“I find cycling liberating and I enjoy the companionship,” continues Mutuma, sipping his cup of coffee. “I ride tandem.”
The bicycle is made for two people. A sighted person rides in front and Mutuma is at the back.
In addition, Mutuma played netball at school, with a specially designed ball fitted with sound for the players to follow.
In 2000, the US embassy bombers were arrested and handed sentences by the district court in New York, largely based on eye-witness accounts by Kenyans. The bombers were traced back to Sudan, and the US and the international community imposed sanctions on Sudan.
The American citizens were compensated — including those who lost their relatives — under the ‘Victims of Terrorism Act’. Each injured person or family of a deceased person received $10 million or more from their government.
But there was no compensation for foreign nationals like the Kenyans and Tanzanians who died or were injured in the bombing.
As investigations by the US government continued, French bank PNB Paribas was found to have flouted the law by handling Al-Qaeda money.
“The bank entered into a plea bargain with the US government to avoid sanctions. This gave the American victims of the bomb blast a second round of compensation running into billions of dollars. This time, some Kenyans, like those directly employed by the US embassy in Nairobi, got to benefit,” says Mutuma.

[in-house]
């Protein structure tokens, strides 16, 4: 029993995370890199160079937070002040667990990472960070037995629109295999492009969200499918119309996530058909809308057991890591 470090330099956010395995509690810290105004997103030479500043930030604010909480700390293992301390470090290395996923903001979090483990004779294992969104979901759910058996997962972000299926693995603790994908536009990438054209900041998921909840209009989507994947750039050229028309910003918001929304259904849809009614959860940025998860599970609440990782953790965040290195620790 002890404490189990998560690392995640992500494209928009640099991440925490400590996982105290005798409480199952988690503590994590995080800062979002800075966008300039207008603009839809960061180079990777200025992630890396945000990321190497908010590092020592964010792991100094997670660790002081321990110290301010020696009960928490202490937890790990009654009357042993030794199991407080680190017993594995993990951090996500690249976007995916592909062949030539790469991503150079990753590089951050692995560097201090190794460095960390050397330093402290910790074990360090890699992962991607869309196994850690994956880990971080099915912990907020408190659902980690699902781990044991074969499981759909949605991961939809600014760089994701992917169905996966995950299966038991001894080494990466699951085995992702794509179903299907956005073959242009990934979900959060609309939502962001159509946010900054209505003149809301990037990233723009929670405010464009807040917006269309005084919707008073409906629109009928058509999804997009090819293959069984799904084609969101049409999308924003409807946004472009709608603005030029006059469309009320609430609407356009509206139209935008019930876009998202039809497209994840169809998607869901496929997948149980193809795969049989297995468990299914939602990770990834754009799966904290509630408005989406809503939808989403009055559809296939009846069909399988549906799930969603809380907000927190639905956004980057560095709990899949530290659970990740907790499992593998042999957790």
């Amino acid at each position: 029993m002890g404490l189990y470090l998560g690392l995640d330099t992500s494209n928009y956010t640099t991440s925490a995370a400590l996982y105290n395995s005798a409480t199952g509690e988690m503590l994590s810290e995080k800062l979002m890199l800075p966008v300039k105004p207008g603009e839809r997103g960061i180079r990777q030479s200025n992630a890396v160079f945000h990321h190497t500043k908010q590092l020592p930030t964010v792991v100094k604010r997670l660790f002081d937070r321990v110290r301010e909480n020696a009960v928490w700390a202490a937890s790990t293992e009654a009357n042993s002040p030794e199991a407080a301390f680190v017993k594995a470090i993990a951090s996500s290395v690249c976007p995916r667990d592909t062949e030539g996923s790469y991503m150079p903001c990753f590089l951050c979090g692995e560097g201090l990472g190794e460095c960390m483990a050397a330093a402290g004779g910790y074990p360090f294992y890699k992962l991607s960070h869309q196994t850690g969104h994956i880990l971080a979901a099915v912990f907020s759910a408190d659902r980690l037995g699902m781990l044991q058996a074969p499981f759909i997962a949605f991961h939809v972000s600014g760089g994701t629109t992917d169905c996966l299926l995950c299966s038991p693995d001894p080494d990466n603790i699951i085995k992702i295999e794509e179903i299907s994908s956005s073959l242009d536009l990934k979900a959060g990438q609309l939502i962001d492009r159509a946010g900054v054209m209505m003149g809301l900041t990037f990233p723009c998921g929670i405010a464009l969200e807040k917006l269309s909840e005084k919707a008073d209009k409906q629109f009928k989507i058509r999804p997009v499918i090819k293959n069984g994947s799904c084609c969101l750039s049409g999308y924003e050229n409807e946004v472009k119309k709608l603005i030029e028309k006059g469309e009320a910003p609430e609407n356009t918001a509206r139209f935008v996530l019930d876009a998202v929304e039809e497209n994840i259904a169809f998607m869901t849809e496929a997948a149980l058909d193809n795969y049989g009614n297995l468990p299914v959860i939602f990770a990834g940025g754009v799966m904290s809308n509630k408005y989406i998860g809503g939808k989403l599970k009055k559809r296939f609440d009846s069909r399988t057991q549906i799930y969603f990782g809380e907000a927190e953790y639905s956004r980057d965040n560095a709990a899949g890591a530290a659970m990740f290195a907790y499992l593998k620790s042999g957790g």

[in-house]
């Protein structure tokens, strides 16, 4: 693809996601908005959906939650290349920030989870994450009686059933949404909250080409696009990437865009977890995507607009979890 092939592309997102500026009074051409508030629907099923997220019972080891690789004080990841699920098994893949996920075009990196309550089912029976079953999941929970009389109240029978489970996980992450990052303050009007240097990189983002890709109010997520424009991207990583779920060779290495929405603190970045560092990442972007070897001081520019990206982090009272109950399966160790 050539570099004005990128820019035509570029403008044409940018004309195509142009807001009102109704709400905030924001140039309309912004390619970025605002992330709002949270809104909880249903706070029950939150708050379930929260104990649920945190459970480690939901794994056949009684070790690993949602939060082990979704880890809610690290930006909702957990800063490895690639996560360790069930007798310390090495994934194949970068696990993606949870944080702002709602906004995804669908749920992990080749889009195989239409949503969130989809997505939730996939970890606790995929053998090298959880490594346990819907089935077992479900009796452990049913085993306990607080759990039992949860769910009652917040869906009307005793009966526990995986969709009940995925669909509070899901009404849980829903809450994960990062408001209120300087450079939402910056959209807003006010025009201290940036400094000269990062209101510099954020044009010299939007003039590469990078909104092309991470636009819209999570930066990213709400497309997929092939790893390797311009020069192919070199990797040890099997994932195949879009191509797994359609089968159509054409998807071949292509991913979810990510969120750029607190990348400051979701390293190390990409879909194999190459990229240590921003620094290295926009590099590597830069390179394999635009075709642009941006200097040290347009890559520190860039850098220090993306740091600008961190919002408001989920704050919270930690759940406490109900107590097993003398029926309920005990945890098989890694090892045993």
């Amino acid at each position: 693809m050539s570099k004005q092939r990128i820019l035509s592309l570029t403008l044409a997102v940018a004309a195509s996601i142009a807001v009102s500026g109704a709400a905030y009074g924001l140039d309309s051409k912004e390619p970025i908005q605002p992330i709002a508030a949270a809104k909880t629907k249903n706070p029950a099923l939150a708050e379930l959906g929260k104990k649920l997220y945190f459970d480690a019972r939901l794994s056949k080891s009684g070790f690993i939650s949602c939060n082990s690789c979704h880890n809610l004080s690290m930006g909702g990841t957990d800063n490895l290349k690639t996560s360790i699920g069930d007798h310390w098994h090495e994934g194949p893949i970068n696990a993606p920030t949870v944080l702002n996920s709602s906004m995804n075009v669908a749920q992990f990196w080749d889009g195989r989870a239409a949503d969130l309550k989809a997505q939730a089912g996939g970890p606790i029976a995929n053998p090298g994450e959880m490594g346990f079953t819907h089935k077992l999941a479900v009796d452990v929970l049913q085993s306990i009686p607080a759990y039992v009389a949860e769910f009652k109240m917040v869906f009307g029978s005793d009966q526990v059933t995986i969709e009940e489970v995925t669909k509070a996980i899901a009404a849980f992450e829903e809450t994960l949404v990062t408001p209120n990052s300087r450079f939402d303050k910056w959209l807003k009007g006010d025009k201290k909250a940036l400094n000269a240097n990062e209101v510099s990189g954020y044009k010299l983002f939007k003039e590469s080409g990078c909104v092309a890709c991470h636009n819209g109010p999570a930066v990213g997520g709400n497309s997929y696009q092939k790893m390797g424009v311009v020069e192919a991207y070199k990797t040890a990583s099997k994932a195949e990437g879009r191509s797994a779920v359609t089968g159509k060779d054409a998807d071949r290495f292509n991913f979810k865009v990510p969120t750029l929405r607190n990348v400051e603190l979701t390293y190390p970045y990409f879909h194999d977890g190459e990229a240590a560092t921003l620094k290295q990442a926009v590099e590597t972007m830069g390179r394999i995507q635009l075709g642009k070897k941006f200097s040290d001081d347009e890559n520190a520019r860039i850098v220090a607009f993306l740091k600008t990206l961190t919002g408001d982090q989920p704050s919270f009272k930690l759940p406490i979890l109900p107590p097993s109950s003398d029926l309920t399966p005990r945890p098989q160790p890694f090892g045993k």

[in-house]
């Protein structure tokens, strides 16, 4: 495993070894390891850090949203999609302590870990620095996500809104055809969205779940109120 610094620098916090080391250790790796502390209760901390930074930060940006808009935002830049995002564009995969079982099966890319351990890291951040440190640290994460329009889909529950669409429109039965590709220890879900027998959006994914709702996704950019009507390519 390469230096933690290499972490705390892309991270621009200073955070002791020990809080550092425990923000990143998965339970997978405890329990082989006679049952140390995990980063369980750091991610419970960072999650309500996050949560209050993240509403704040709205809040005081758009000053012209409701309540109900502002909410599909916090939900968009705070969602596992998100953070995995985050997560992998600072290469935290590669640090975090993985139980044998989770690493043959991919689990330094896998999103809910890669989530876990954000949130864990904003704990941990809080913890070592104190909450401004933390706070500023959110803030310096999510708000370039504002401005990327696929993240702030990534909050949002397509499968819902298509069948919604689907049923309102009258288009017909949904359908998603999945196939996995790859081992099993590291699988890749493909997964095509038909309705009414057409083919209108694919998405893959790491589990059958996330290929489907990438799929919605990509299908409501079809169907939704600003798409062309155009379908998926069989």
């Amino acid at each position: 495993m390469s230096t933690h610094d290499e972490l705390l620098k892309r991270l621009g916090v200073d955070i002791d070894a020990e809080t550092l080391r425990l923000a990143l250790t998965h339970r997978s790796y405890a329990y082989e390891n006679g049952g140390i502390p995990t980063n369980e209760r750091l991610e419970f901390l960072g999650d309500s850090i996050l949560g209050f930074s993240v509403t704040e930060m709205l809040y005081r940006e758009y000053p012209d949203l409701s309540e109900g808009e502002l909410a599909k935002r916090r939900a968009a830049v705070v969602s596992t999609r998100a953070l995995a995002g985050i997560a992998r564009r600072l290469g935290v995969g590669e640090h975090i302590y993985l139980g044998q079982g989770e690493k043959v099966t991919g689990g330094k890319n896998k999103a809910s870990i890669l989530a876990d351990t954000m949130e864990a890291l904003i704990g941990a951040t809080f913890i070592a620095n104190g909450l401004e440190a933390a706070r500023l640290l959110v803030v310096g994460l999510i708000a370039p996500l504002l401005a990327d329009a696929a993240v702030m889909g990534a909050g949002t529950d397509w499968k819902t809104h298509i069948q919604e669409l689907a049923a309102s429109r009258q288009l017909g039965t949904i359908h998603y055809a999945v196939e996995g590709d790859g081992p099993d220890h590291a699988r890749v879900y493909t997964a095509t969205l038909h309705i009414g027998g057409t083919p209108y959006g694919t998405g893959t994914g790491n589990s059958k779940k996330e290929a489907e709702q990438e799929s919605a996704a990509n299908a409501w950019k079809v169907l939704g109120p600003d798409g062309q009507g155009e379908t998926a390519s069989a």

In 2019, US human-rights lawyer, Haysbert arrived in Nairobi to meet with potential claimants of the 1998 bombing…the families of the 176 dead and the injured.
Mutuma was invited by Sidialo to the meeting that was attended by some 25 victims.
“Haysbert told us that there is a high probability of success for the Kenyan and Tanzanian victims for compensation provided we have all our documentation which will be subject to high scrutiny by the US government.
“He wants to lobby the US Congress to pass the legislation that shall allow compensation for the Kenyan and Tanzanian victims,” says Mutuma.
Sudan now has new leaders since the overthrow of Omar al-Bashir last year.
In 2019, Prime Minister Abdalla Hamdok, who took over from al-Bashir, was in Washington to persuade the Donald Trump administration that Sudan was looking to being removed from the US list of state sponsors of terrorism.
Hamdok said that Sudan would reach a settlement with families of those killed and injured in the 1998 US embassy bombings in Kenya and Tanzania.
The Sudanese government has agreed to pay $335 million to the US government.
“This money is for the US citizens,which will be the third round of compensation for the 1998 victims,” says Mutuma.
He is now working with Haysbert to collect and verify evidence. “We are a victim-driven consortium,” he explains.
“No human should be treated as a lesser human,” continues the young lawyer. “We are all equal. This bombing happened on Kenyan soil, so we the victims must have justice and compensation. People’s lives have been shattered from this one incident.
“In September this year, l placed an advert in the Daily Nation and received more than 300 replies from victims of the bomb blast. It’s not an easy case,” he states. “But there is hope for justice.”
“If we win, we want to set a precedent that can be followed,” he said.